The cream contains hydrocortisone acetate 1% in an aqueous emollient hydrating base containing urea 10%.
The lotion contains hydrocortisone acetate 1% in an aqueous emollient hydrating base containing urea 10%.
Do not use hydrocortisone - urea if you:
- are allergic to hydrocortisone, urea, or any ingredients of this medication
- are hypersensitive to other corticosteroids
- have untreated tuberculosis, fungal, or bacterial infections of the skin, or viral infections such as chickenpox, herpes, or vaccinia
Do not use this medication in, or around the eye area.
Many medications can cause side effects. A side effect is an unwanted response to a medication when it is taken in normal doses. Side effects can be mild or severe, temporary or permanent.
The side effects listed below are not experienced by everyone who takes this medication. If you are concerned about side effects, discuss the risks and benefits of this medication with your doctor.
The following side effects have been reported by at least 1% of people taking this medication. Many of these side effects can be managed, and some may go away on their own over time.
Contact your doctor if you experience these side effects and they are severe or bothersome. Your pharmacist may be able to advise you on managing side effects.
- burning, dryness, irritation, peeling, itching, or redness of skin
Although most of the side effects listed below don't happen very often, they could lead to serious problems if you do not check with your doctor or seek medical attention.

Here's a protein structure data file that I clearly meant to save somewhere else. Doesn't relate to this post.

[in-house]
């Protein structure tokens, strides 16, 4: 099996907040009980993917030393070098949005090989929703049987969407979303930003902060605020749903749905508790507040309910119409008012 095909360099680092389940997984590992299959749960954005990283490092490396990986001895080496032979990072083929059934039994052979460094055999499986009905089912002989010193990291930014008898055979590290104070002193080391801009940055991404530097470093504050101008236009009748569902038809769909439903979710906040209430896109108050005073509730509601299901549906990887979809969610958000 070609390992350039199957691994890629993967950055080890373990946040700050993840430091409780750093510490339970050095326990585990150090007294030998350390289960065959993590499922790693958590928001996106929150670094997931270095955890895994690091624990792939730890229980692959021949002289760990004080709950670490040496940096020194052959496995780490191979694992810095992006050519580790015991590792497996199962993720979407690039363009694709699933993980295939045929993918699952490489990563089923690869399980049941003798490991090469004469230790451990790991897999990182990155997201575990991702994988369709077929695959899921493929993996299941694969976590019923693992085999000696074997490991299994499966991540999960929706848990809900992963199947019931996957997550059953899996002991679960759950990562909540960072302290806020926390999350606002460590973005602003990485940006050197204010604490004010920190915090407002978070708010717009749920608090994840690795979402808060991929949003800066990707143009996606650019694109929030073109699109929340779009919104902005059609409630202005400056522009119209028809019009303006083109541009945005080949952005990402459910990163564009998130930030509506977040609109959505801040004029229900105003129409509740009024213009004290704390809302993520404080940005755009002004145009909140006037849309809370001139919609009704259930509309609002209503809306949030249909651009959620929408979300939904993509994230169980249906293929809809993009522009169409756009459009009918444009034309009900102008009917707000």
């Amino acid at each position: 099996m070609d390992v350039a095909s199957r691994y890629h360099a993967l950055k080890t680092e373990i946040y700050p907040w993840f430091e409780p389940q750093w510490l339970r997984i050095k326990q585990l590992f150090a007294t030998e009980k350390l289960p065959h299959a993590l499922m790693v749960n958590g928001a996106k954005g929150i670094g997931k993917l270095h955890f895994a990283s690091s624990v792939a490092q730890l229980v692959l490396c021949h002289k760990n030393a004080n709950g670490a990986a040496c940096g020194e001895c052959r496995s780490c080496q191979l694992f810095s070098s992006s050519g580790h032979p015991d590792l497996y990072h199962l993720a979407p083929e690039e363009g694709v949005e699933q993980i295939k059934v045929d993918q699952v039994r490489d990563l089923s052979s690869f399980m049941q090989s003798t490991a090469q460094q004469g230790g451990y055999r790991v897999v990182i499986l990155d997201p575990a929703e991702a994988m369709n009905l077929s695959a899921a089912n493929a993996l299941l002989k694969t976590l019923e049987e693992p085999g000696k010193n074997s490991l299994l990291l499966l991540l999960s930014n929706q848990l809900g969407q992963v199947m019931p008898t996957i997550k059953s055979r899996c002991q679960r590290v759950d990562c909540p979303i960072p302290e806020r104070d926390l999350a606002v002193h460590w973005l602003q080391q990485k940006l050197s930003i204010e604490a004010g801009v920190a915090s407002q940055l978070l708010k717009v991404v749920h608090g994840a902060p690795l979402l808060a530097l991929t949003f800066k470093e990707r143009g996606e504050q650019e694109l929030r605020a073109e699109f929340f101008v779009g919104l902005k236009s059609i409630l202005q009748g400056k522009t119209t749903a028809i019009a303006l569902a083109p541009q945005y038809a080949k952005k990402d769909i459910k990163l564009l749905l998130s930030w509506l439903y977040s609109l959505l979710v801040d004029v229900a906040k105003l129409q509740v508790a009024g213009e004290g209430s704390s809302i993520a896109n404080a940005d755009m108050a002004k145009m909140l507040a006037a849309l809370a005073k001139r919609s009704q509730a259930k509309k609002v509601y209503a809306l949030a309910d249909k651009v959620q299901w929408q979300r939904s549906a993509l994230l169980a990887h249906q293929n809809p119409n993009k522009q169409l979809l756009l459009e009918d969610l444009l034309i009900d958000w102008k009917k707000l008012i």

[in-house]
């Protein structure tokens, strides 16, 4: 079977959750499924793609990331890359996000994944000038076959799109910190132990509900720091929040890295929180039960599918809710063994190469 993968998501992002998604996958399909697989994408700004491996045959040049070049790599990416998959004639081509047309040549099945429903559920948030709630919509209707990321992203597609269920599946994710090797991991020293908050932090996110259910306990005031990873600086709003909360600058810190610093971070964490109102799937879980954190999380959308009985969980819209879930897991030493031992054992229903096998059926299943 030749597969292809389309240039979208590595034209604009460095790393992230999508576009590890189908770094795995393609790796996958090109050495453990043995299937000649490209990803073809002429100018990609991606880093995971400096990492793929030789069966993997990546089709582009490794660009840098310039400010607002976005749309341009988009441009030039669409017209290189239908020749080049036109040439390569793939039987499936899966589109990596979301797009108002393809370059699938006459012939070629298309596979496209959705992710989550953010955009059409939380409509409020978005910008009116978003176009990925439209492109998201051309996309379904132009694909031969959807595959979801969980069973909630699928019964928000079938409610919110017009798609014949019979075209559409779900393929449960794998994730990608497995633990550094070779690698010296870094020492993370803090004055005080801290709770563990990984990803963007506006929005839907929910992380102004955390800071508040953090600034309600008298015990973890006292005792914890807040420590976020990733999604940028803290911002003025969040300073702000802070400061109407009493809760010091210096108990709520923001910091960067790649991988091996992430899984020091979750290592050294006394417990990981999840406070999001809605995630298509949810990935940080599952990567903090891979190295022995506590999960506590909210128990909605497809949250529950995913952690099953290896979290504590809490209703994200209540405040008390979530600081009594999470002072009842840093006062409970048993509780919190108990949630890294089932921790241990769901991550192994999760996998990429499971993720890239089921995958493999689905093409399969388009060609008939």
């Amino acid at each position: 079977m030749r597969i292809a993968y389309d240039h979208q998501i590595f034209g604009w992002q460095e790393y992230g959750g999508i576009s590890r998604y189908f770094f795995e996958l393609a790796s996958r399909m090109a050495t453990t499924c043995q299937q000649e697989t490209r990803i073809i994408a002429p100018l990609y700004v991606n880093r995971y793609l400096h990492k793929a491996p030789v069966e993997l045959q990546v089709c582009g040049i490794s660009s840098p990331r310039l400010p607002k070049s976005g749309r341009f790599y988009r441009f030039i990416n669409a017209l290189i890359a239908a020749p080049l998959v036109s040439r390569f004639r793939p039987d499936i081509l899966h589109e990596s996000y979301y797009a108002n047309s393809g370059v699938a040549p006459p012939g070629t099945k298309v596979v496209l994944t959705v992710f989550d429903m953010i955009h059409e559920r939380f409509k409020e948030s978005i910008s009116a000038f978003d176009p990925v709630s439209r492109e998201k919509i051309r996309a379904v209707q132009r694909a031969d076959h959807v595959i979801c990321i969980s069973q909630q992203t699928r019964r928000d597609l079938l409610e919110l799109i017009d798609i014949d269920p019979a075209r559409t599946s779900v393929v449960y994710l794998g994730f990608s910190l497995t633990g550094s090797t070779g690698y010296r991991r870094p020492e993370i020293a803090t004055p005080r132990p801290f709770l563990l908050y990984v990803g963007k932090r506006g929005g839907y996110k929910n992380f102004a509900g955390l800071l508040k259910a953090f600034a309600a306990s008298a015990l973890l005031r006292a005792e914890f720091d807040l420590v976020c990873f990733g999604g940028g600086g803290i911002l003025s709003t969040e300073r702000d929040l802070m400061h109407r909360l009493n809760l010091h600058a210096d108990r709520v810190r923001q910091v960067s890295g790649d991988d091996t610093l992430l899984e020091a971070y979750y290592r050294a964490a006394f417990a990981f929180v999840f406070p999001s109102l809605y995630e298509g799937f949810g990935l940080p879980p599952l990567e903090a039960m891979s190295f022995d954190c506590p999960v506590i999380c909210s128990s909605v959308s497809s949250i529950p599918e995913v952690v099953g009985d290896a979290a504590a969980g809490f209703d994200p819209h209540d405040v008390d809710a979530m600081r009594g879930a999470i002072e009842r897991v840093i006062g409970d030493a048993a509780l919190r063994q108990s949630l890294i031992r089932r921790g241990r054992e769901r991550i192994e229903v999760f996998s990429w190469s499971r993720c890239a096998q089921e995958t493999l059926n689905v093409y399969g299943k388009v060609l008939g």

Check with your doctor as soon as possible if any of the following side effects occur:
- acne or oily skin
- delayed healing of skin wounds
- folliculitus (tiny skin rashes with pimply appearance around the hair roots)
- irritation of skin around mouth
- new skin rash
- pinhead-sized red blisters
- reddish-purple lines (stretch marks)
- thinning or softening of skin
- unusual bruising or skin discoloration
- worsening of skin infection
Additional side effects may occur if this medication is used improperly or for long periods of time. Check with your doctor as soon as possible if any of the following side effects occur:
Stop using the medication and seek immediate medical attention if any of the following occur:
- symptoms of a serious allergic reaction (e.g., difficulty breathing, dizziness, itching, rash, swelling)
- symptoms of high levels of corticosteroids in the blood stream (e.g., fatigue, increased thirst and urination, irritability, muscle weakness)
Some people may experience side effects other than those listed. Check with your doctor if you notice any symptom that worries you while you are taking this medication.
Before you begin using a medication, be sure to inform your doctor of any medical conditions or allergies you may have, any medications you are taking, whether you are pregnant or breast-feeding, and any other significant facts about your health. These factors may affect how you should use this medication.
Absorption: Applying this medication to large areas of the body or applying it under dressings that don't allow the skin to contact the air encourages the absorption of hydrocortisone into the blood circulation. This could produce unwanted effects similar to those experienced after taking oral (by mouth) corticosteroid medications for long periods of time. If you notice symptoms of using steroid medications for long periods of time, such as weakness, increased urination, increased thirst, fatigue or weight loss, contact your doctor as soon as possible.